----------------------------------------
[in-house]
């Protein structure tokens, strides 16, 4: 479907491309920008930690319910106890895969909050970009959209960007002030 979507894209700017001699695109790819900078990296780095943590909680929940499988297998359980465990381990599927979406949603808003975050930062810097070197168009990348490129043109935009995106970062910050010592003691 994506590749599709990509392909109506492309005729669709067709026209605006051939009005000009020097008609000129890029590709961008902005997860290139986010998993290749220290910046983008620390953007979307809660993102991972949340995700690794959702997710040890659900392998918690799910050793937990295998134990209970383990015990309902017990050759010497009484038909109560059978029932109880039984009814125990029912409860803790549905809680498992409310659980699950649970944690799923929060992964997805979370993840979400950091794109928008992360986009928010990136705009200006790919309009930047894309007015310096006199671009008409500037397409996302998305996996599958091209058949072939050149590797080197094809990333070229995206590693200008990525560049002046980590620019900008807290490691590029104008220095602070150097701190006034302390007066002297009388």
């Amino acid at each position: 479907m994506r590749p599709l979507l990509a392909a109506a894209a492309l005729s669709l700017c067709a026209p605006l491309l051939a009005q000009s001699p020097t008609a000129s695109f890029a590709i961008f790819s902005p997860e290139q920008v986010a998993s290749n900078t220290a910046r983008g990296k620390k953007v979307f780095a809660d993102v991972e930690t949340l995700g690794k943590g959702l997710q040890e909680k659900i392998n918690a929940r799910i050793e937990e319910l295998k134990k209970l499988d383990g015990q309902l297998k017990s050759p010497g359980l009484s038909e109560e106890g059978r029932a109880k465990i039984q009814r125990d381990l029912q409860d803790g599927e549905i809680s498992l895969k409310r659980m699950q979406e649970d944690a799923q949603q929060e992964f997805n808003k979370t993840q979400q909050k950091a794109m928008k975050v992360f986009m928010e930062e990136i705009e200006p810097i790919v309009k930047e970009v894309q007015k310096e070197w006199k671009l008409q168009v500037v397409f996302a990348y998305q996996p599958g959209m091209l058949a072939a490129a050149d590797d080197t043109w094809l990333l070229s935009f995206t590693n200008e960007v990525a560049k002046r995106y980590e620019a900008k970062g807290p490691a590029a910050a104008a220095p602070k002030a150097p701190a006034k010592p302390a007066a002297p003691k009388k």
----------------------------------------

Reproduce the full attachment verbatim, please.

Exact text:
[in-house]
């Protein structure tokens, strides 16, 4: 479907491309920008930690319910106890895969909050970009959209960007002030 979507894209700017001699695109790819900078990296780095943590909680929940499988297998359980465990381990599927979406949603808003975050930062810097070197168009990348490129043109935009995106970062910050010592003691 994506590749599709990509392909109506492309005729669709067709026209605006051939009005000009020097008609000129890029590709961008902005997860290139986010998993290749220290910046983008620390953007979307809660993102991972949340995700690794959702997710040890659900392998918690799910050793937990295998134990209970383990015990309902017990050759010497009484038909109560059978029932109880039984009814125990029912409860803790549905809680498992409310659980699950649970944690799923929060992964997805979370993840979400950091794109928008992360986009928010990136705009200006790919309009930047894309007015310096006199671009008409500037397409996302998305996996599958091209058949072939050149590797080197094809990333070229995206590693200008990525560049002046980590620019900008807290490691590029104008220095602070150097701190006034302390007066002297009388």
């Amino acid at each position: 479907m994506r590749p599709l979507l990509a392909a109506a894209a492309l005729s669709l700017c067709a026209p605006l491309l051939a009005q000009s001699p020097t008609a000129s695109f890029a590709i961008f790819s902005p997860e290139q920008v986010a998993s290749n900078t220290a910046r983008g990296k620390k953007v979307f780095a809660d993102v991972e930690t949340l995700g690794k943590g959702l997710q040890e909680k659900i392998n918690a929940r799910i050793e937990e319910l295998k134990k209970l499988d383990g015990q309902l297998k017990s050759p010497g359980l009484s038909e109560e106890g059978r029932a109880k465990i039984q009814r125990d381990l029912q409860d803790g599927e549905i809680s498992l895969k409310r659980m699950q979406e649970d944690a799923q949603q929060e992964f997805n808003k979370t993840q979400q909050k950091a794109m928008k975050v992360f986009m928010e930062e990136i705009e200006p810097i790919v309009k930047e970009v894309q007015k310096e070197w006199k671009l008409q168009v500037v397409f996302a990348y998305q996996p599958g959209m091209l058949a072939a490129a050149d590797d080197t043109w094809l990333l070229s935009f995206t590693n200008e960007v990525a560049k002046r995106y980590e620019a900008k970062g807290p490691a590029a910050a104008a220095p602070k002030a150097p701190a006034k010592p302390a007066a002297p003691k009388k």